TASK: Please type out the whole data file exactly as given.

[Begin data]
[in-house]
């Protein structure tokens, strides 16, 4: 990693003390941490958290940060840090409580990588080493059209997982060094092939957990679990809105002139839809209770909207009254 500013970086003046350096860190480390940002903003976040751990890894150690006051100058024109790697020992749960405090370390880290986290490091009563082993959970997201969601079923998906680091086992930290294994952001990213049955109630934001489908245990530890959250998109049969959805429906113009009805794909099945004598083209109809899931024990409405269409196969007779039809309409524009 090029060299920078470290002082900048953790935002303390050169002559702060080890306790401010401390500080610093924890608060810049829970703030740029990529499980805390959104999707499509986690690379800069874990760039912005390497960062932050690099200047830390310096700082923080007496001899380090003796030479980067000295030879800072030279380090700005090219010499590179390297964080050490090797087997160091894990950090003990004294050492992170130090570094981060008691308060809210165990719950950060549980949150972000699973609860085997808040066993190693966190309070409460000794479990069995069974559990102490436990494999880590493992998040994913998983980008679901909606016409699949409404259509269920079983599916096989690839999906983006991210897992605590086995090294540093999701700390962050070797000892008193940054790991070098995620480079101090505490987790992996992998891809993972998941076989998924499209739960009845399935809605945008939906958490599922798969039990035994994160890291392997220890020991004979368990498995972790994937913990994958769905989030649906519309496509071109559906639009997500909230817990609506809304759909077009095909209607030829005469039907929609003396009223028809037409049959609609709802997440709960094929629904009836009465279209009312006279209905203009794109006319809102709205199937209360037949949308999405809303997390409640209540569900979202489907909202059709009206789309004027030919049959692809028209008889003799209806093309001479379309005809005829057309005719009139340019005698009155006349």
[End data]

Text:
[in-house]
């Protein structure tokens, strides 16, 4: 990693003390941490958290940060840090409580990588080493059209997982060094092939957990679990809105002139839809209770909207009254 500013970086003046350096860190480390940002903003976040751990890894150690006051100058024109790697020992749960405090370390880290986290490091009563082993959970997201969601079923998906680091086992930290294994952001990213049955109630934001489908245990530890959250998109049969959805429906113009009805794909099945004598083209109809899931024990409405269409196969007779039809309409524009 090029060299920078470290002082900048953790935002303390050169002559702060080890306790401010401390500080610093924890608060810049829970703030740029990529499980805390959104999707499509986690690379800069874990760039912005390497960062932050690099200047830390310096700082923080007496001899380090003796030479980067000295030879800072030279380090700005090219010499590179390297964080050490090797087997160091894990950090003990004294050492992170130090570094981060008691308060809210165990719950950060549980949150972000699973609860085997808040066993190693966190309070409460000794479990069995069974559990102490436990494999880590493992998040994913998983980008679901909606016409699949409404259509269920079983599916096989690839999906983006991210897992605590086995090294540093999701700390962050070797000892008193940054790991070098995620480079101090505490987790992996992998891809993972998941076989998924499209739960009845399935809605945008939906958490599922798969039990035994994160890291392997220890020991004979368990498995972790994937913990994958769905989030649906519309496509071109559906639009997500909230817990609506809304759909077009095909209607030829005469039907929609003396009223028809037409049959609609709802997440709960094929629904009836009465279209009312006279209905203009794109006319809102709205199937209360037949949308999405809303997390409640209540569900979202489907909202059709009206789309004027030919049959692809028209008889003799209806093309001479379309005809005829057309005719009139340019005698009155006349």